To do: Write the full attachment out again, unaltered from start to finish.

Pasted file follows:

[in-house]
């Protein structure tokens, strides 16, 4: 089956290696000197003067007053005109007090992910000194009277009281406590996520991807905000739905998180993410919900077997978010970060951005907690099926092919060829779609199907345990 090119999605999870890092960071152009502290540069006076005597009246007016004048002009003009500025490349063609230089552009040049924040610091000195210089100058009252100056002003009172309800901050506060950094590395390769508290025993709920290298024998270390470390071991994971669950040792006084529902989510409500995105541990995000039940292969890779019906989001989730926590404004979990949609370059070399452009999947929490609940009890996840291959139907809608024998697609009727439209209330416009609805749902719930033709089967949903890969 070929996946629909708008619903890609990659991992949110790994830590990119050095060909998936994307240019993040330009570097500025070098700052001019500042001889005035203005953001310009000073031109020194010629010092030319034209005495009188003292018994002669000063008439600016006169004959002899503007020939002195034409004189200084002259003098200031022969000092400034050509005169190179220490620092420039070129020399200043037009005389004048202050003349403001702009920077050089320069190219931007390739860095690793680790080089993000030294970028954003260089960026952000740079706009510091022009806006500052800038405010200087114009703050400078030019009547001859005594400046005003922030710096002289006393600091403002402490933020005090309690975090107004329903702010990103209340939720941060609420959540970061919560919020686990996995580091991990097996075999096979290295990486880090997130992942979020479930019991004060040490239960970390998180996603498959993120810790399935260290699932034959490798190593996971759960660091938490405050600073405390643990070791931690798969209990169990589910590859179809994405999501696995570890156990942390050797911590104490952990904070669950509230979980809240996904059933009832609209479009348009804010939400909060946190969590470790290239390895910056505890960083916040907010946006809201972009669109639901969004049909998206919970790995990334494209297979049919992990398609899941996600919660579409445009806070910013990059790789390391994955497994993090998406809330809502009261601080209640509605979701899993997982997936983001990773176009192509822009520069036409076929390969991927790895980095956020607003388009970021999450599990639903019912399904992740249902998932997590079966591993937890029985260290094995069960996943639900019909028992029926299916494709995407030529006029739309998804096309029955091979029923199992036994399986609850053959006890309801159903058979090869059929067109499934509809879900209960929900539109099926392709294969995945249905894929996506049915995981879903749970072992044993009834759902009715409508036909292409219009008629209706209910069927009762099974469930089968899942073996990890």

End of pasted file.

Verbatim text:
[in-house]
């Protein structure tokens, strides 16, 4: 089956290696000197003067007053005109007090992910000194009277009281406590996520991807905000739905998180993410919900077997978010970060951005907690099926092919060829779609199907345990 090119999605999870890092960071152009502290540069006076005597009246007016004048002009003009500025490349063609230089552009040049924040610091000195210089100058009252100056002003009172309800901050506060950094590395390769508290025993709920290298024998270390470390071991994971669950040792006084529902989510409500995105541990995000039940292969890779019906989001989730926590404004979990949609370059070399452009999947929490609940009890996840291959139907809608024998697609009727439209209330416009609805749902719930033709089967949903890969 070929996946629909708008619903890609990659991992949110790994830590990119050095060909998936994307240019993040330009570097500025070098700052001019500042001889005035203005953001310009000073031109020194010629010092030319034209005495009188003292018994002669000063008439600016006169004959002899503007020939002195034409004189200084002259003098200031022969000092400034050509005169190179220490620092420039070129020399200043037009005389004048202050003349403001702009920077050089320069190219931007390739860095690793680790080089993000030294970028954003260089960026952000740079706009510091022009806006500052800038405010200087114009703050400078030019009547001859005594400046005003922030710096002289006393600091403002402490933020005090309690975090107004329903702010990103209340939720941060609420959540970061919560919020686990996995580091991990097996075999096979290295990486880090997130992942979020479930019991004060040490239960970390998180996603498959993120810790399935260290699932034959490798190593996971759960660091938490405050600073405390643990070791931690798969209990169990589910590859179809994405999501696995570890156990942390050797911590104490952990904070669950509230979980809240996904059933009832609209479009348009804010939400909060946190969590470790290239390895910056505890960083916040907010946006809201972009669109639901969004049909998206919970790995990334494209297979049919992990398609899941996600919660579409445009806070910013990059790789390391994955497994993090998406809330809502009261601080209640509605979701899993997982997936983001990773176009192509822009520069036409076929390969991927790895980095956020607003388009970021999450599990639903019912399904992740249902998932997590079966591993937890029985260290094995069960996943639900019909028992029926299916494709995407030529006029739309998804096309029955091979029923199992036994399986609850053959006890309801159903058979090869059929067109499934509809879900209960929900539109099926392709294969995945249905894929996506049915995981879903749970072992044993009834759902009715409508036909292409219009008629209706209910069927009762099974469930089968899942073996990890």